The car park at Boondall North Station is packed with commuter’s cars. I remember a time when my days were dictated not by my will but by the train schedule and office hours. I know that in a few hours time tired eyes will stare blankly at iPhones, laptops, book pages or out the train window willing the day to be over. Bodies will emerge from the steel sliding doors and tired feet will carry the weary workers home. It’s a life that seems so foreign to me now but a reality that was mine until just a year ago. I park down a side road and use the railway station overpass to cross the tracks onto the Moreton Bay Cycleway. The first few kilometres of today’s hike are not so interesting. I follow the path between the railway line and Entertainment Centre, walk along a busy road and cross under the even busier highway.
But then I am here: Boondall Wetlands.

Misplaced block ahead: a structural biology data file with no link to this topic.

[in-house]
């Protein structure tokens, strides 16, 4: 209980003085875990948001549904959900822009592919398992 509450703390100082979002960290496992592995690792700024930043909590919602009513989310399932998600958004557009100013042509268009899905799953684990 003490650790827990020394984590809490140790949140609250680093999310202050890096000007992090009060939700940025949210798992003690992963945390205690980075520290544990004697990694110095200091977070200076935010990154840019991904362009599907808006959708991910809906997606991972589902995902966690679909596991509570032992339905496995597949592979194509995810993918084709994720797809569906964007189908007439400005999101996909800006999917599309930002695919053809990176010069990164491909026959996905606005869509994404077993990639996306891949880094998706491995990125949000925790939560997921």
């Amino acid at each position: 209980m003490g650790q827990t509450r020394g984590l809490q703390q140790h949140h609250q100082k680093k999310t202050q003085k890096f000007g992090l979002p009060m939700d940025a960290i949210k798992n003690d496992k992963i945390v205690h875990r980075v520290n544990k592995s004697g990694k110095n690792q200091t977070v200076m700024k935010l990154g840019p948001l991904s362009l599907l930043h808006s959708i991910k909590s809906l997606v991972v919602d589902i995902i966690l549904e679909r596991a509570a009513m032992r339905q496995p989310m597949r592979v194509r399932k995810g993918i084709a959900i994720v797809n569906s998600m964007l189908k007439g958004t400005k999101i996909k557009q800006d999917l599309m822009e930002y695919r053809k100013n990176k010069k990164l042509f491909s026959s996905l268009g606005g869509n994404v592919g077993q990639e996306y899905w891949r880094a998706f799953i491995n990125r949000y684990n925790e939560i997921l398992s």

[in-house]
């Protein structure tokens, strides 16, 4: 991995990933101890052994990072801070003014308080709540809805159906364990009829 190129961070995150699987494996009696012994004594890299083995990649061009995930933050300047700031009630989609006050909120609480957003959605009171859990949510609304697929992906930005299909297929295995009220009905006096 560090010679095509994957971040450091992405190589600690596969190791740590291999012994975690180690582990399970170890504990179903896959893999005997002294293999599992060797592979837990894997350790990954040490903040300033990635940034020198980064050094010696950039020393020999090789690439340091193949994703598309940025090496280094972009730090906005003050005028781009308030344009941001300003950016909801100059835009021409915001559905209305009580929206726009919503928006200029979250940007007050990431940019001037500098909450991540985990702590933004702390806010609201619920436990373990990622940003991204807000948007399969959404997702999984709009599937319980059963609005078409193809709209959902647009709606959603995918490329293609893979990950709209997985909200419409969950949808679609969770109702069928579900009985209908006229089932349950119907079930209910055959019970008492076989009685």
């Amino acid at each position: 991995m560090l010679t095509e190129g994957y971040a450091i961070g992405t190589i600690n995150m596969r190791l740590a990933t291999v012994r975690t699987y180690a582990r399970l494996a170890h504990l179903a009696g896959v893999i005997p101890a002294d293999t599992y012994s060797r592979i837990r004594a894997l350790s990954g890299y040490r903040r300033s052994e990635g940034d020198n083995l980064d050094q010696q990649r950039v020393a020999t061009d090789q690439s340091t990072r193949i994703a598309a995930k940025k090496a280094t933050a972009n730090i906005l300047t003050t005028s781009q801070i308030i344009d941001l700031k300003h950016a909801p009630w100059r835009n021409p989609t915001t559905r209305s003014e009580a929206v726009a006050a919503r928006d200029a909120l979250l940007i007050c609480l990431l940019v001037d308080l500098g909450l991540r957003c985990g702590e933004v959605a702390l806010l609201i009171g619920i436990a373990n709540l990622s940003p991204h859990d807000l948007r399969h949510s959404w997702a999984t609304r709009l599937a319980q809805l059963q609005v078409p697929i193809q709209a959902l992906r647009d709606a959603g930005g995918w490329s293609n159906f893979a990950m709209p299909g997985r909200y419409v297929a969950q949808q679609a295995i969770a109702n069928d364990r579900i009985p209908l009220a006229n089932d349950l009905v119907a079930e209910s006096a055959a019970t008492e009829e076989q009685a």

A sign tells me that it is 4km from here to Nudgee Road. That seems like a good target. And so I walk, taking in the fresh air, swampy surrounds and bird song. Progress is steady. I am in no rush but do have to be back on time to do the grocery shopping before picking Paul up from work. It sure beats the old commute.
The Boondall Wetlands are everything that is good about nature in Brisbane. Mangroves stand in black water swamps. Their glossy leaves often floating on the water and their gnarled shapes reflecting like an ancient architecture.
Paperbark trees shed their skins and show off the last of their autumnal blooms. Their bark provides shelter for insects and lizards while their blooms are nectar for the birds and bees.
She-oaks whisper in the wind telling stories to all who will listen. And grass seed heads blow around like fans.
I can imagine the way the Traditional Owners lived here. There would have been fish to catch and wallabies to hunt. Berries must have grown and they probably knew how to prepare the plant life that makes up bush tucker. Interpretive signs attempt to show glimpses of their lives. And Aboriginal art adorns the tops of poles along the path. I’m glad to have found a space where Aboriginal Peoples are not ignored and their stories told, rather than tacked on as an after thought to post-1788 history.